GoPro VS Reality - It always looks smaller on video. My Gimbal: http://amzn.to/2iG8OKB
Hero5 Session: http://amzn.to/2hSJ7o3
Chest strap: http://amzn.to/2ic0MqJ
This right here, is called a wearable gimbal. It runs on batteries, holds a GoPro, and gets mounted to a chest strap. It makes your footage look really smooth. Before wearable gimbals became affordable, YouTube channels like BK-XC, Singletrack Sampler, and Nate Hills were not really possible. Watching unstabilized GoPro footage is cool for a few seconds, but starts to make you dizzy after a while. I should know, as I’ll look through hours of it to get the clips I need for my videos. Sometimes I need to take a break, or take a Tylenol.
In any case, I think action cameras in general give you a skewed sense of the actual terrain. Gimbal footage, while smooth and pleasant to watch, can further hide some of the features that are clearly visible in real life. The three channels I mentioned do a great job of showcasing the terrain with action cameras—probably better than anyone else out there. Still, I assure you that those trails look way bigger and scarier in real life.
To give you an idea of what these guys are actually riding, I put together some comparison clips. Here’s a clip shot on my Hero5 Session with onboard stabilization. Here’s that same section shot with a Hero4 Black on a wearable gimbal. And here’s that section on my Panasonic G7. It looks somewhat similar on all cameras, since it’s on smooth and flowy terrain. Here’s another similar clip shot on the Session. And on the gimbal. Finally, on the G7. You can get a better sense of the terrain in the third person clip.
Let’s try something more technical. Here, I’m riding down some rocks with the gimbal on. Let’s see that again. How big do you think that rock was? Let’s see it once more with the Hero Session. Although shaky, we can see those rocks a little better now without the gimbal. But, I bet you didn’t think they were as tall as me. Shot 3rd person, we can see they’re a little bigger.
Here’s a step down off wooden platform, shot with the gimbal. How big would you say it is? Let’s try with the Hero Session. Okay, now we’re starting to see not only the drop, but the gap between the wooden platform and the landing. Now shot from different perspective it starts to look way different. As you can see, the GoPro footage doesn’t even come close to revealing the size of this drop.
Some stuff will look about the same when viewed from either a first person or third person angle. Flowy terrain in particular doesn’t change dramatically. It’s when things get bumpy that you really lose a sense of what you’re looking at. Here’s a little patch of rocks filmed with the gimbal. Here’s the same patch with just a GoPro. And third person. Very doable by most mountain bikers, but still it looks like nothing when shot from the chest mount.
Let’s take a look at something different. Here’s a little jump section with wooden lips. I actually think the GoPro does a decent job in this case, of showing what they look like. On the camera though, you can see the nose bonk at the beginning, and the true steepness of the lips. On the GoPro you can barely see the nose bonk, and the lips look really mellow. This would also be the case for steep climbs, which probably look mellow on a GoPro.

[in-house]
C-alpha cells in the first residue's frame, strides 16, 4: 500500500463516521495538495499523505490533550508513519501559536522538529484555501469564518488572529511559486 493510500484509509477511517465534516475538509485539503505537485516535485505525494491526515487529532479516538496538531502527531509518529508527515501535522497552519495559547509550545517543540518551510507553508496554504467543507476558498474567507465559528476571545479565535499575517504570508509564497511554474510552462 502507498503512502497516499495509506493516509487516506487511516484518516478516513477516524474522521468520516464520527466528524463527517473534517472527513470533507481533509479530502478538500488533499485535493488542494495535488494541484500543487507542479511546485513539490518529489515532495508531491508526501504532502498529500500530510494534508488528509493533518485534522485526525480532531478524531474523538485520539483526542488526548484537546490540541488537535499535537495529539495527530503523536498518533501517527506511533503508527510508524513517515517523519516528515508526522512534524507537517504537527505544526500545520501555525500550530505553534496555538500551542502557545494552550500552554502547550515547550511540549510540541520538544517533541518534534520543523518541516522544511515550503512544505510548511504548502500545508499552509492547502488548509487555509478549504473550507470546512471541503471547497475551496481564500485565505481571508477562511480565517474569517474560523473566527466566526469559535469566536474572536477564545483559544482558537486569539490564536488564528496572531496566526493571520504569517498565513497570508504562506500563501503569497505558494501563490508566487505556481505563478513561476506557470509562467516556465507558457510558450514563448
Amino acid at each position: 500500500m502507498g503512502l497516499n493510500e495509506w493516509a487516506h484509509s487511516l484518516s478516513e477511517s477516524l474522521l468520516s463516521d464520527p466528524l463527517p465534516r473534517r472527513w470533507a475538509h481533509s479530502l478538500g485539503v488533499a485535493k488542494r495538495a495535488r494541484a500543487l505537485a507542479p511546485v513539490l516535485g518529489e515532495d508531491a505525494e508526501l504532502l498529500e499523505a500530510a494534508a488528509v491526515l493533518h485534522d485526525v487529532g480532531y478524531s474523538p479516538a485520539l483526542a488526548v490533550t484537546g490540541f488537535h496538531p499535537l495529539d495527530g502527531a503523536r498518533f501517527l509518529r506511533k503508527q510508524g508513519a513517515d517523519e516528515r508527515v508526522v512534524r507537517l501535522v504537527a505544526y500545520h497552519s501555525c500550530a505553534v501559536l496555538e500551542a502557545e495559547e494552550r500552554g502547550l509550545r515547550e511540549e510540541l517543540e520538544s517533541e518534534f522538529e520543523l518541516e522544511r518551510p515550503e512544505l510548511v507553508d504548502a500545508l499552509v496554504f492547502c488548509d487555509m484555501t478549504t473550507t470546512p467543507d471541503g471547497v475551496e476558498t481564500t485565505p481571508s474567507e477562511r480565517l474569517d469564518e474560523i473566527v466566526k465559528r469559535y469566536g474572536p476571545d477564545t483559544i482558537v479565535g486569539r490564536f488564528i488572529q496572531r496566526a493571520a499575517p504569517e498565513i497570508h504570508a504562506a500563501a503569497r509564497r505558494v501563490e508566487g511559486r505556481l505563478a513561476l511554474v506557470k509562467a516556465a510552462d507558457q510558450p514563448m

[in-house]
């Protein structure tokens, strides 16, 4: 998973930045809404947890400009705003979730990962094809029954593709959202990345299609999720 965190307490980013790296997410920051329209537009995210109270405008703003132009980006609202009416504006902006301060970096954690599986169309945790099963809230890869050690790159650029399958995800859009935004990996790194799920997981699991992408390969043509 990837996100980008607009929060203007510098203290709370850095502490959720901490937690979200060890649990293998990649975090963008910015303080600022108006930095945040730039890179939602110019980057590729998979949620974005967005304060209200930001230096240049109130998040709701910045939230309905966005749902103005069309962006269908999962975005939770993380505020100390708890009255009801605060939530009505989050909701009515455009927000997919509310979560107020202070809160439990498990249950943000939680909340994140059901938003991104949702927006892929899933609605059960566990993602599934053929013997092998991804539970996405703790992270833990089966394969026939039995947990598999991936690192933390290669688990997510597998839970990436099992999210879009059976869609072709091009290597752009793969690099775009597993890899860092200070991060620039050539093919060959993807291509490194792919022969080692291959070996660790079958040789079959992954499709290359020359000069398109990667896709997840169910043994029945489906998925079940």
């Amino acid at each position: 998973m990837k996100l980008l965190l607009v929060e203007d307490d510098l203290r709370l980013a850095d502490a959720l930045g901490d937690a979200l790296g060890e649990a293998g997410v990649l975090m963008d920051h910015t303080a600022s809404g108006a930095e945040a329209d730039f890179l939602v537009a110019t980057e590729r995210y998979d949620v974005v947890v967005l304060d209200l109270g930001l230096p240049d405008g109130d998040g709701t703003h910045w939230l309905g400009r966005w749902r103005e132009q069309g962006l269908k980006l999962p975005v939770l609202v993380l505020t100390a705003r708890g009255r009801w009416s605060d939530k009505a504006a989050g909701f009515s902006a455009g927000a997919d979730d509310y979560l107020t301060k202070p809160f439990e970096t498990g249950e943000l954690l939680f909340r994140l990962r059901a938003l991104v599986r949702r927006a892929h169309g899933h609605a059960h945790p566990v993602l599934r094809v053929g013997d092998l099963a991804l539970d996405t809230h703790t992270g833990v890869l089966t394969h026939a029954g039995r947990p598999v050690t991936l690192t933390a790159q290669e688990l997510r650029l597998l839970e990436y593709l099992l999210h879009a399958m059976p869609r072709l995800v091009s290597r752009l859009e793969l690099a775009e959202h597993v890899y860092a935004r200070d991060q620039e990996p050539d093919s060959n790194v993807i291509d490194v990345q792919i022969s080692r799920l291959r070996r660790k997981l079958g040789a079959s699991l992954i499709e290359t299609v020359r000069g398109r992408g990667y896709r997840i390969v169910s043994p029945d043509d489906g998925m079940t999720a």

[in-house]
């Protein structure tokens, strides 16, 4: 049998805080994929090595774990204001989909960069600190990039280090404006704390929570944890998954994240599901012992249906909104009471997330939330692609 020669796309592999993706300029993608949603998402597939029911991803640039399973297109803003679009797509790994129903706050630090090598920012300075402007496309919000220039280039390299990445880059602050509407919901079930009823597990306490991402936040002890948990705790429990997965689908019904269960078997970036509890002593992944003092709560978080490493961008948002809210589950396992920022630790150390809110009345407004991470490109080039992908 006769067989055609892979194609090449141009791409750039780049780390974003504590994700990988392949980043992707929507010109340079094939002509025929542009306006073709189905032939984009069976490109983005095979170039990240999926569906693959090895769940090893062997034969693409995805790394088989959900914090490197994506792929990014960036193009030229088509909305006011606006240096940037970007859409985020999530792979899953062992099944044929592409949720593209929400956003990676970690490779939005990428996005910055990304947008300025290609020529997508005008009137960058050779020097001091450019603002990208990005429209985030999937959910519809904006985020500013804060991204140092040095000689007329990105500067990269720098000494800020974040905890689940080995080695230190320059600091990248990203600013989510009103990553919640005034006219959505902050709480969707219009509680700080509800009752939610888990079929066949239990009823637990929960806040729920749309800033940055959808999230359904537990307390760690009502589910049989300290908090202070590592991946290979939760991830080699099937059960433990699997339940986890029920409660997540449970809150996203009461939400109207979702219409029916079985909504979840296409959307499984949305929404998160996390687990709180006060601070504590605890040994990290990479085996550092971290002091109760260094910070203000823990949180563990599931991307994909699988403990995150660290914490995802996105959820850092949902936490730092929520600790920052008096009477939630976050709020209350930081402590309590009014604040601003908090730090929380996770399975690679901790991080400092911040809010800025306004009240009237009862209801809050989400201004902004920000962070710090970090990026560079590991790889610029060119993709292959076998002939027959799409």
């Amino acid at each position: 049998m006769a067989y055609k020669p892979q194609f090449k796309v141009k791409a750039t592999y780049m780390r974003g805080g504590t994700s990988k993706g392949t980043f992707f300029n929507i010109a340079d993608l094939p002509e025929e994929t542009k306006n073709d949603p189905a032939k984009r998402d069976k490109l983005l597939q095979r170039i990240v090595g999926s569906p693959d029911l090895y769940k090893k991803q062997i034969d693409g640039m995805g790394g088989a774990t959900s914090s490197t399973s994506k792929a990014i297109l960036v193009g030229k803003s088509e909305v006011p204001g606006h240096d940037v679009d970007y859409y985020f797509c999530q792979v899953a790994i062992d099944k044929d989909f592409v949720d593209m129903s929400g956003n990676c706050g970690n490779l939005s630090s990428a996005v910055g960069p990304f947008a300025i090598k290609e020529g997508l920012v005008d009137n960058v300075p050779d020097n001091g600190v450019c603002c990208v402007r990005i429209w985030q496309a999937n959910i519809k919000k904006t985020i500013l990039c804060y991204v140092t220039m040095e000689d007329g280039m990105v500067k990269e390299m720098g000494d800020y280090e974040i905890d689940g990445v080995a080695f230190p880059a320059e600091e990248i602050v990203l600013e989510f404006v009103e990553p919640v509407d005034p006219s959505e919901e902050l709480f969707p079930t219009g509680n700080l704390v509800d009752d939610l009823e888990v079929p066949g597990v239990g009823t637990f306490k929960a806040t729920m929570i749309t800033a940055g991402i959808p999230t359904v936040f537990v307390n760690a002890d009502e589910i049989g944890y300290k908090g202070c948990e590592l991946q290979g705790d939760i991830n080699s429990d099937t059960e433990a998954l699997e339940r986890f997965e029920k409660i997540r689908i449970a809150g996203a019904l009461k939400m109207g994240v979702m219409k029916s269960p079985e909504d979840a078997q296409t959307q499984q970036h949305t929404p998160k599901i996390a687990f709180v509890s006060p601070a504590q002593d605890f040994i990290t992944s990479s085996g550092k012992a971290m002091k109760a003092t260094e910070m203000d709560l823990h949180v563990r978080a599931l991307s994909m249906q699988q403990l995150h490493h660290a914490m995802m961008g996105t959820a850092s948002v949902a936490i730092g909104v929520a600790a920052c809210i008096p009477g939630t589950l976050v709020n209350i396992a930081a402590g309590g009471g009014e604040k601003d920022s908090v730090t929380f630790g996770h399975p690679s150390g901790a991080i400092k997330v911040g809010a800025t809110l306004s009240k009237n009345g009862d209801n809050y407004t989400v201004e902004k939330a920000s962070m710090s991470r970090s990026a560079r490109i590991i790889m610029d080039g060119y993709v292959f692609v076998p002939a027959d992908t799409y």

Even the stuff shot on my G7 looks bigger in real life, because of lost depth perception, but the shallow depth of field brings a little of it back. By that, I mean that the focus is sharper in one part of the image than another. GoPro cameras by design, are made to bring the whole image into focus because they’re supposed to capture the entire scene. This, along with the wide angle lens, tends to flatten out the terrain.
So why would a camera designed to capture action be made like this? Why don’t they design GoPros to pick up the relief in the terrain? Well, let’s see what that would look like. Here, I’m riding on a very smooth trail with a high end Sony Camcorder. It has a floating lens for stabilization, plus a skilled cameraman holding it. How would you like to watch that all day? Yeah, a narrow field of view doesn’t work so well for first person footage. It would be like looking through binoculars on a jetski. So action cameras are not perfect but they are the best tools we have for the job. Having seen this video, I’d suggest you go back to the channels I mentioned and watch those videos with a fresh perspective. I’ll leave some links in the description for their channels, as well as all my gear in case you’re interested. Also, I’d like to thank my subscriber, Charlie Seymour for getting me a discount on this Hero5 Session. I left a link to his Instagram below.
The Singletrack Sampler: https://www.youtube.com/channel/UCfUGBBnxQYezwJM9wi3F-Lg
Nate Hills: https://www.youtube.com/channel/UCywMHpWJsb9GXD0lakYf6WA
Charlie Seymour's Instagram: https://www.instagram.com/charlie.seymour/?hl=en
Thanks for the hook up!
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